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Governments cannot protect personal records, can the blockchain?

Time and time again centralized government databases holding our most private and important identity information have been compromised, leading many to believe these records shouldn't be in the hands of governments in the first place.

On June 4 of this year, a larger than usual privacy breach happened to the US government  Office of Personnel Management (OPM). This major hack resulted in the entire user database being stolen, including the records of more than 21 and a half million people’s most detailed government identification.

The OPM does not merely keep the personnel records of government employees. The agency does every background check that the government needs, mostly for sub-contractors of businesses that supply labor to government projects.

USOPM“We conduct background investigations for prospective employees and security clearances across government, with hundreds of thousands of cases each year.”
— – Office of Personnel Management

James Anderson, a former engineering contractor and bitcoin user from Atlanta, was among the 21.5 million. Although he wasn’t a government employee, six months after the event he received a letter from the OPM stating that they had been hacked, and his entire identity was compromised. Brave New Coin spoke with Anderson and confirmed that it was a worst-case scenario data breach.

Anderson"It’s weird that it was known for so long, they announced it this June apparently, but yet me and a bunch of my friends only received our letters last week. Typical government taking forever to respond to something."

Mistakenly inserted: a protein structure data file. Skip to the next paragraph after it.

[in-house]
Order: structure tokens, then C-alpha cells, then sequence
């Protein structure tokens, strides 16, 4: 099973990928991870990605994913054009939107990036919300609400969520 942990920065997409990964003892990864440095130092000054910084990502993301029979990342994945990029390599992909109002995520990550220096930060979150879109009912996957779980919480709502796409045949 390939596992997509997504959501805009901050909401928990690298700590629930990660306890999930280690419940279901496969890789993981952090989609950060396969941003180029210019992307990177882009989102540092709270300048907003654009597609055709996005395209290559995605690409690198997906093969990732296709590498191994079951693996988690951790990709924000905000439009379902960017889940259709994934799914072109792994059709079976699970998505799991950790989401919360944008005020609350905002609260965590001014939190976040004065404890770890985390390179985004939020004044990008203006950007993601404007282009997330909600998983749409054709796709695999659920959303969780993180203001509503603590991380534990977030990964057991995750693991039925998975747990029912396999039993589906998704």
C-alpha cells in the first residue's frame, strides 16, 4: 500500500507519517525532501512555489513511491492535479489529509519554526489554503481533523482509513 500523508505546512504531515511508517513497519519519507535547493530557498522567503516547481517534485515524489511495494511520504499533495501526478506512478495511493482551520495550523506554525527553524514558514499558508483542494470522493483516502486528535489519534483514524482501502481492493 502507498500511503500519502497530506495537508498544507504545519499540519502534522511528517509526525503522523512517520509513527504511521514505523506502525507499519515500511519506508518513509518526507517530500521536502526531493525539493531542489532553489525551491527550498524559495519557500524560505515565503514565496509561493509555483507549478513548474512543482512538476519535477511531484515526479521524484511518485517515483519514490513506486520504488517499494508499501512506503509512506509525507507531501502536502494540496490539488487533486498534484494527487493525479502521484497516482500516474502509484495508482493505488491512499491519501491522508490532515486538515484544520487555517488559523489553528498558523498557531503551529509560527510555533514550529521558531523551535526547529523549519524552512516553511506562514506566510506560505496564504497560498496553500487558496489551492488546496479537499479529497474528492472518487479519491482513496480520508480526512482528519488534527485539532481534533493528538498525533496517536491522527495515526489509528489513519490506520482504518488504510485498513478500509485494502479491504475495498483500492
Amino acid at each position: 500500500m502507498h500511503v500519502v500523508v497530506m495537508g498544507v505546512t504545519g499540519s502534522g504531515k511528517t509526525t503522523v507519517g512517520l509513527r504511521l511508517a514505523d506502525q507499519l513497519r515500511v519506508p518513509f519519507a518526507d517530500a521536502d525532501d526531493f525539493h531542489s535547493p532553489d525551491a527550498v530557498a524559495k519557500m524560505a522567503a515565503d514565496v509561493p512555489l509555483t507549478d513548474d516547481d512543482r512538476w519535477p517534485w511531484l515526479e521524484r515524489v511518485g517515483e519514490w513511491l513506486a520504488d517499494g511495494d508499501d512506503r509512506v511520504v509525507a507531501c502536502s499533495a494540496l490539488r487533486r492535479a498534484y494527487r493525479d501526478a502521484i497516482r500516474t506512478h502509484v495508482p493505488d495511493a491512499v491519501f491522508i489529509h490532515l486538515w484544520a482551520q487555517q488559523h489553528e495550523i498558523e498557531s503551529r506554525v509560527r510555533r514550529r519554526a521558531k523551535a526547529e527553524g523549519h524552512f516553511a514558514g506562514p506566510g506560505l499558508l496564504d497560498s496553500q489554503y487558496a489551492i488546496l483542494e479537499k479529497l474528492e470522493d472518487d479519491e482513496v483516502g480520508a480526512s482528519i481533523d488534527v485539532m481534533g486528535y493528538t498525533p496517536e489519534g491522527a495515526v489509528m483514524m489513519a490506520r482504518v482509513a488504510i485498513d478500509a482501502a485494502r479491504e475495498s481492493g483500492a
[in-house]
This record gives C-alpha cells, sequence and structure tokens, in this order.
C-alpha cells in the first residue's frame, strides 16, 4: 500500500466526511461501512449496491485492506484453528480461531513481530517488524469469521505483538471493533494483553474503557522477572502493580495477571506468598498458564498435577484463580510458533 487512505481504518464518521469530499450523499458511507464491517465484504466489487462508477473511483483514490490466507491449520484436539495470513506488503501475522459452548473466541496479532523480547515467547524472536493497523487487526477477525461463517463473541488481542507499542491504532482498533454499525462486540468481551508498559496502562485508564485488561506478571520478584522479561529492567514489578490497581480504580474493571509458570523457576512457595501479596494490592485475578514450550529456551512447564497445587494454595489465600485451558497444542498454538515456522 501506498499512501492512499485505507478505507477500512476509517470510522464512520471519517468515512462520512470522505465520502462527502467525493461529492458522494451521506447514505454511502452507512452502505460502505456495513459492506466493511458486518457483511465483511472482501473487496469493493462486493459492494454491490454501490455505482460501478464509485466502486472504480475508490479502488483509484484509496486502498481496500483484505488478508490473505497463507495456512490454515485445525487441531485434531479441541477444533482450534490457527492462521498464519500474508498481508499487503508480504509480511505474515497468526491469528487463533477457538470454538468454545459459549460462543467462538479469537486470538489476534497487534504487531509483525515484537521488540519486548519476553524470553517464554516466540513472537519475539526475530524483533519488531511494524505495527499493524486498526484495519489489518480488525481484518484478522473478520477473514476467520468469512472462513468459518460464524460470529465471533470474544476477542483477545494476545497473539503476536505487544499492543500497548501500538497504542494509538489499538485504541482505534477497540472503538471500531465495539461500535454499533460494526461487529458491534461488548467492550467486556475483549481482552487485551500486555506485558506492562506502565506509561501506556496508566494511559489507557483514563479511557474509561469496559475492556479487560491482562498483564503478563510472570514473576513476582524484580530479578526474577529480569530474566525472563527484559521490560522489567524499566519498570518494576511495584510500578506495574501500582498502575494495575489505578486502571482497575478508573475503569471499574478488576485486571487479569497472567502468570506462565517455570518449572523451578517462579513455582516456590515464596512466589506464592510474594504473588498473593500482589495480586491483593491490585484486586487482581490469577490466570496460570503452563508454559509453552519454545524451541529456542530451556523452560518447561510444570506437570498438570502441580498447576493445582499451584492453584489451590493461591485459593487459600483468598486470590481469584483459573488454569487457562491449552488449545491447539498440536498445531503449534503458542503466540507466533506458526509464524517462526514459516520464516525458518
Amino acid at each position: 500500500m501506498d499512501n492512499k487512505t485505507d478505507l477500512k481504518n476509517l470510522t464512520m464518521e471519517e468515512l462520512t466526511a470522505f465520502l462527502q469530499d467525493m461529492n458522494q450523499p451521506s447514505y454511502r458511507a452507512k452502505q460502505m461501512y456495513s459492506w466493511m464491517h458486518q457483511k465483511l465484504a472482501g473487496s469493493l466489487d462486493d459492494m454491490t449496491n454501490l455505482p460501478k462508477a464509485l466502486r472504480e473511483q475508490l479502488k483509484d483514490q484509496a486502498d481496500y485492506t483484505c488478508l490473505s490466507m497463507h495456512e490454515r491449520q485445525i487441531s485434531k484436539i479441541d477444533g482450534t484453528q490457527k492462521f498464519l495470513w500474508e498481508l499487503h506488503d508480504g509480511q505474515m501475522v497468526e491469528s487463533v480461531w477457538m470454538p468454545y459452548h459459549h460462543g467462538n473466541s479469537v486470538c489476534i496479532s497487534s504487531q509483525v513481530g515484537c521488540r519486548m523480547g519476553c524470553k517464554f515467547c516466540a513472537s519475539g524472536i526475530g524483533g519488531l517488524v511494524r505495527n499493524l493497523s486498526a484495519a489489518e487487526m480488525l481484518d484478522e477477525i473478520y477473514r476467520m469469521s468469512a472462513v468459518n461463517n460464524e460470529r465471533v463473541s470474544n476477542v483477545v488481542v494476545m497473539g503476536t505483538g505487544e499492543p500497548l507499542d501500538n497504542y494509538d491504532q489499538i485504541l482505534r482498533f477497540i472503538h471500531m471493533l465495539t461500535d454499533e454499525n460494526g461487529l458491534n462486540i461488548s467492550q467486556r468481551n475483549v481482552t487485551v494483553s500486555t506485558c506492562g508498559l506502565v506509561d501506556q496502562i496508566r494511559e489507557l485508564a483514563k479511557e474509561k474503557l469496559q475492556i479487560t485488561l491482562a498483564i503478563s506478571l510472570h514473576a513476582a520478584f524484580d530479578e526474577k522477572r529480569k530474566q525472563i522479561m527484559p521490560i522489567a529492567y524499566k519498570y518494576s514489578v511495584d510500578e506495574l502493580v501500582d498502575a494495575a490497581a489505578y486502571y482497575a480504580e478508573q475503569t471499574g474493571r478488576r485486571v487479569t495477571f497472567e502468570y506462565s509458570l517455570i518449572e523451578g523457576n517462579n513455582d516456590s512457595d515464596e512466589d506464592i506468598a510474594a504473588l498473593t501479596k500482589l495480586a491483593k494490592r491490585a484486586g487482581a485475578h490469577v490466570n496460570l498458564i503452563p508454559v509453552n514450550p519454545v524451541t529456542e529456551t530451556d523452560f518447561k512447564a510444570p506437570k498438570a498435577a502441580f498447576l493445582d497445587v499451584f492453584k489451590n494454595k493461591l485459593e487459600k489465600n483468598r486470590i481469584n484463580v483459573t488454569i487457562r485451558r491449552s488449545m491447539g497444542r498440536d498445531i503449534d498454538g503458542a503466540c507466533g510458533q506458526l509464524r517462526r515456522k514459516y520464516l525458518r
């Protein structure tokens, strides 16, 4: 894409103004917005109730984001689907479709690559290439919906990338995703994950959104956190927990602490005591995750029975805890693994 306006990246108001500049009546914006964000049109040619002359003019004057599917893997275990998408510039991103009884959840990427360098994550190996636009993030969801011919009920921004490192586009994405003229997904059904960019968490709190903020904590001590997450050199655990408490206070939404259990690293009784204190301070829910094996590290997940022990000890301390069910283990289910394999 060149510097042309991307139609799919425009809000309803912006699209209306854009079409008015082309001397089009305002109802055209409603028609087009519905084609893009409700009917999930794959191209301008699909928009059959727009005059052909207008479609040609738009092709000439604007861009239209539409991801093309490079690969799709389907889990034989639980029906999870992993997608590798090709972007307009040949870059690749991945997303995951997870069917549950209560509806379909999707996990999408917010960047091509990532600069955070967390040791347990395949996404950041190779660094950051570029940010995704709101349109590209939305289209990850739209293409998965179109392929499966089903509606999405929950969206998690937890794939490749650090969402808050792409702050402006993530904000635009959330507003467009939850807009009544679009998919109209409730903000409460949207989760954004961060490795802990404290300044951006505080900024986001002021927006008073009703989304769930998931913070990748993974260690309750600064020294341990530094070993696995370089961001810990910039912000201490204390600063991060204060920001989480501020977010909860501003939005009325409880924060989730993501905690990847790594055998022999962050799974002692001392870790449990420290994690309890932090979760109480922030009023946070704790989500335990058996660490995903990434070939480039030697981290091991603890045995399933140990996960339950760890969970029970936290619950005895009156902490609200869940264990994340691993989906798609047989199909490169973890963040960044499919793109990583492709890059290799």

— – James Anderson

His stolen information was gathered long ago, during a background check on in 2011. The job was a contractor position, for an engineering firm whose primary customer was the US Navy. “I had a background check in order to get a low level security clearance to handle confidential materials," Anderson divulged.

The compromised data included all of the information one would submit to a detailed background check, from his social security number to information about family members and far more. With this information, a competent hacker could completely and fully appear to be Anderson online. Getting a bank account in Anderson’s name would be no problem, nor would submitting an application for legitimate state-issued identification.

“The information in our records may include your name, social security number, address, date and place of birth, residency, educational and employment history, information about immediate family, as well as business and personal acquaintances, and other information used to conduct and adjudicate your background investigation.”
— – OPM letter to James Anderson

Adding insult to injury, the OPM also indicated that Anderson’s fingerprints had likely been compromised as well. While it’s conceivable that information like a social security number could conceivably be changed one day, fingerprints are simply not alterable. For the rest of Anderson’s life, every time he uses a fingerprint scanner of any kind, he will know that it doesn’t offer him much in the way of security.

If it’s any consolation to Anderson, 5.6 Million sets of fingerprints were stolen from the OPM, according to their latest estimate. "The problem is insanely widespread… Basically, anyone who had a government security clearance over at least the past 5 years, although it seems likely that it was a much longer time frame," Anderson explained.